Andrews (left) with the cast of The Wire in 2011.
|Born||Larry Donnell Andrews
April 29, 1954
Baltimore, Maryland, U.S.
|Died||December 13, 2012
Manhattan, New York, U.S.
|Occupation||Criminal, anti-crime advocate|
|Spouse(s)||Fran Boyd (m. 2007)|
Larry Donnell "Donnie" Andrews (April 29, 1954 – December 13, 2012) was an American criminal and anti-crime advocate. He is best known for being the inspiration for the character Omar Little on the HBO series The Wire.
Andrews grew up in a housing project in West Baltimore, Maryland. He was physically abused by his mother. At the age of nine, he witnessed a man being beaten to death over 15 cents (equivalent to $1.15 in 2015).
Life of crime
Andrews became a stickup artist who robbed drug dealers, but his code of ethics included never involving women or children. He was known to police for armed robbery and drug dealing in the 1970s and early 1980s in Baltimore. In 1986, local drug kingpin Warren Boardley convinced Andrews (who needed to support his heroin addiction) and Reggie Gross to take on the contract killing of Zachary Roach and Rodney "Touche" Young. Filled with guilt, Andrews surrendered himself to Ed Burns, a homicide detective with the Baltimore Police Department. Working with Burns, he agreed to wear a covert listening device, which he used to implicate Boardley and Gross in the killings.
Andrews was sentenced to life in prison for the two murders in 1987. He was denied parole on his first attempts, but continued to study, ended his addiction to heroin, and helped other inmates with an anti-gang workshop.
While Andrews was in prison, Detective Burns introduced him to Fran Boyd, who was the inspiration for the character of the same name on The Corner: A Year in the Life of an Inner-City Neighborhood, a 1997 book by Burns and David Simon. Andrews and Boyd's first conversation came in January 1993, when Boyd was still using drugs. Andrews encouraged Boyd to get clean.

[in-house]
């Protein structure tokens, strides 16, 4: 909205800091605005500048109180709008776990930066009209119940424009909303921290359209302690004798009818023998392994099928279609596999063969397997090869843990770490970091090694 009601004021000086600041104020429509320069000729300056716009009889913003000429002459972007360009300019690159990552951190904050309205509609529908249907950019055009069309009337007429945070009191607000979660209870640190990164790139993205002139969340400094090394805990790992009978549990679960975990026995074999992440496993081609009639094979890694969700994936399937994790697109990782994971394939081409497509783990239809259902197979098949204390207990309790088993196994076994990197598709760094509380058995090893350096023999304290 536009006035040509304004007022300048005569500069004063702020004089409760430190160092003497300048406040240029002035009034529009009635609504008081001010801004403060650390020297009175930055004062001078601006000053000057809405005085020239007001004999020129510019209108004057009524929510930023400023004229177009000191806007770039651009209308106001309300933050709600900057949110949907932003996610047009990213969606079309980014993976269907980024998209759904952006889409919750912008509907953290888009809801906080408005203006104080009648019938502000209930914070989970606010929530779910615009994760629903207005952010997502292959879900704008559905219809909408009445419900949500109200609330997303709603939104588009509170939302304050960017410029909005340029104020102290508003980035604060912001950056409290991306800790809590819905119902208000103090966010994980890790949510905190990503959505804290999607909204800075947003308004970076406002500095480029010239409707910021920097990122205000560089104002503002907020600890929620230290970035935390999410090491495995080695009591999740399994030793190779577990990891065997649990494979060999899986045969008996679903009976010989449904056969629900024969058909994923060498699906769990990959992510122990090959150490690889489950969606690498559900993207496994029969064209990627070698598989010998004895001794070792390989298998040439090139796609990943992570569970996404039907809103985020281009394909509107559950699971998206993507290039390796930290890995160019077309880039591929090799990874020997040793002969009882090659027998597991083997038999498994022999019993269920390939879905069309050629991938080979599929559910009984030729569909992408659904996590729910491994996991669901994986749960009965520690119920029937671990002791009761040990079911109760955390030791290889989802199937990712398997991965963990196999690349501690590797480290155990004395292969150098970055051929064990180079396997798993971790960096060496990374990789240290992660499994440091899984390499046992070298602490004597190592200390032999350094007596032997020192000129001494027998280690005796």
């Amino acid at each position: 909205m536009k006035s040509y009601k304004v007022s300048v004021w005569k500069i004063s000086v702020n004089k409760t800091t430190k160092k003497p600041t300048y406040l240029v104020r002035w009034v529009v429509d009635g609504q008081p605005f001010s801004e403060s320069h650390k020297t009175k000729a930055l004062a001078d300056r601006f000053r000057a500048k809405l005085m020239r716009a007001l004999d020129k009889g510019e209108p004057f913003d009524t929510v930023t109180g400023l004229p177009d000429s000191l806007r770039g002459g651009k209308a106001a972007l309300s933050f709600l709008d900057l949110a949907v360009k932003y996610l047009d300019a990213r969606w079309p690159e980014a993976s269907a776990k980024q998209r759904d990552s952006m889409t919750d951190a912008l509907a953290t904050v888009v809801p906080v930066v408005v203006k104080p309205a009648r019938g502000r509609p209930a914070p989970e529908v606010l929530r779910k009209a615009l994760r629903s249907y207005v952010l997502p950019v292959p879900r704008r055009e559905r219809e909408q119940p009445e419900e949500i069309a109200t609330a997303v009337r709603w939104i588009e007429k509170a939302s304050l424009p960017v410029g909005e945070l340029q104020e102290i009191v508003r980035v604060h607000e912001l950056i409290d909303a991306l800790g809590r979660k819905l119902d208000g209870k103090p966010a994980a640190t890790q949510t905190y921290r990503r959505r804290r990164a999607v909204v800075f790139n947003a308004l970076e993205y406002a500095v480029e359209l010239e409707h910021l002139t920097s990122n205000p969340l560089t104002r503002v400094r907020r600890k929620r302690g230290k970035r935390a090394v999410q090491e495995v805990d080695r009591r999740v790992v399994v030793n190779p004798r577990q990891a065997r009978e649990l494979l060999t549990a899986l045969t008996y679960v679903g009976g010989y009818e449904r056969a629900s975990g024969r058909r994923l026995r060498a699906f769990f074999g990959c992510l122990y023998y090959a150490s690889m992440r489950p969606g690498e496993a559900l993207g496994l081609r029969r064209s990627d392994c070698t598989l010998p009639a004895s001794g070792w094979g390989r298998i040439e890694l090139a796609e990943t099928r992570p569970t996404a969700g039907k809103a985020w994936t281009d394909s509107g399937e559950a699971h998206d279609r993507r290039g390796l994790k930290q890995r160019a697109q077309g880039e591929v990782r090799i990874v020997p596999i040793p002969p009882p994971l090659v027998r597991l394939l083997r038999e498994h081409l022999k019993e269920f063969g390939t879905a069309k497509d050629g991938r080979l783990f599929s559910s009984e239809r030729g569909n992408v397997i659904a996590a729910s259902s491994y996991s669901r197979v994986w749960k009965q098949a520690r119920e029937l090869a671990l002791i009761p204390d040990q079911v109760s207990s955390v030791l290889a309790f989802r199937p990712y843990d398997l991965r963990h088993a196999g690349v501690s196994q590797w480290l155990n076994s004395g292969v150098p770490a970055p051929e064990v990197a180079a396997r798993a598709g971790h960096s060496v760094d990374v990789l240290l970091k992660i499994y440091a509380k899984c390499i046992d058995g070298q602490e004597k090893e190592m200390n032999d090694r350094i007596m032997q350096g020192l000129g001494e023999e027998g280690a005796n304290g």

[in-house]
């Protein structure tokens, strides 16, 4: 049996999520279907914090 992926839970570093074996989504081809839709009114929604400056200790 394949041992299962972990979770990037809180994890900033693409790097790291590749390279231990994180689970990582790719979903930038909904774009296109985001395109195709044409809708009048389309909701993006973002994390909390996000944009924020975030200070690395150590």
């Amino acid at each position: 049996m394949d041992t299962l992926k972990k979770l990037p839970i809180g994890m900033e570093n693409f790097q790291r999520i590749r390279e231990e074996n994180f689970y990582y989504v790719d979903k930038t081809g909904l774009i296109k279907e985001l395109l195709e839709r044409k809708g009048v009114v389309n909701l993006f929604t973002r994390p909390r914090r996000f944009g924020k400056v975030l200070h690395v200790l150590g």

By 1998, Burns and Simon, as well as the lead prosecutor who obtained Andrews' conviction, began to lobby for Andrews' release from prison. While Andrews was in prison, David Simon sent him copies of the newspaper, and Andrews gave Simon information about crimes taking place in Baltimore. Simon named Andrews a consultant on The Wire, an HBO show about crime in Baltimore which ran from 2002–2008. Simon used Andrews as an inspiration for the character of Omar Little, a stickup artist who never targeted innocent bystanders.
- "Donnie Andrews basis for Omar of The Wire dies at 58". New York Times. December 15, 2012.
- Fenton, Justin (December 14, 2012). "Donnie Andrews, inspiration for Omar character on "The Wire," dies". The Baltimore Sun. Retrieved December 20, 2012.
- Mallozzi, Vincent M.; Abruzzese, Sarah (August 19, 2007). "Vows: Donnie Andrews and Fran Boyd". The New York Times. Retrieved December 20, 2012.
- Urbina, Ian (August 9, 2007). "From Two Broken Lives to One New Beginning". The New York Times. Retrieved December 20, 2012.
- Seth Abramovitch (December 15, 2012). "Reformed Hitman Who Inspired 'The Wire's' Omar Dies at 58". The Hollywood Reporter. Retrieved December 18, 2012.
- Kate Stanhope (December 17, 2012). "Hitman who inspired The Wire's Omar dies at 58". WMBF News. Retrieved December 18, 2012.
- Evanka Williamson (December 15, 2012). "Donnie Andrews, The Real-Life Omar Little, Dies at 58". Global Grind. Retrieved December 18, 2012.
- Joan Jacobson (December 17, 2012). "Donnie Andrews: an appreciation of the real Omar Little". Baltimore Brew. Retrieved December 18, 2012.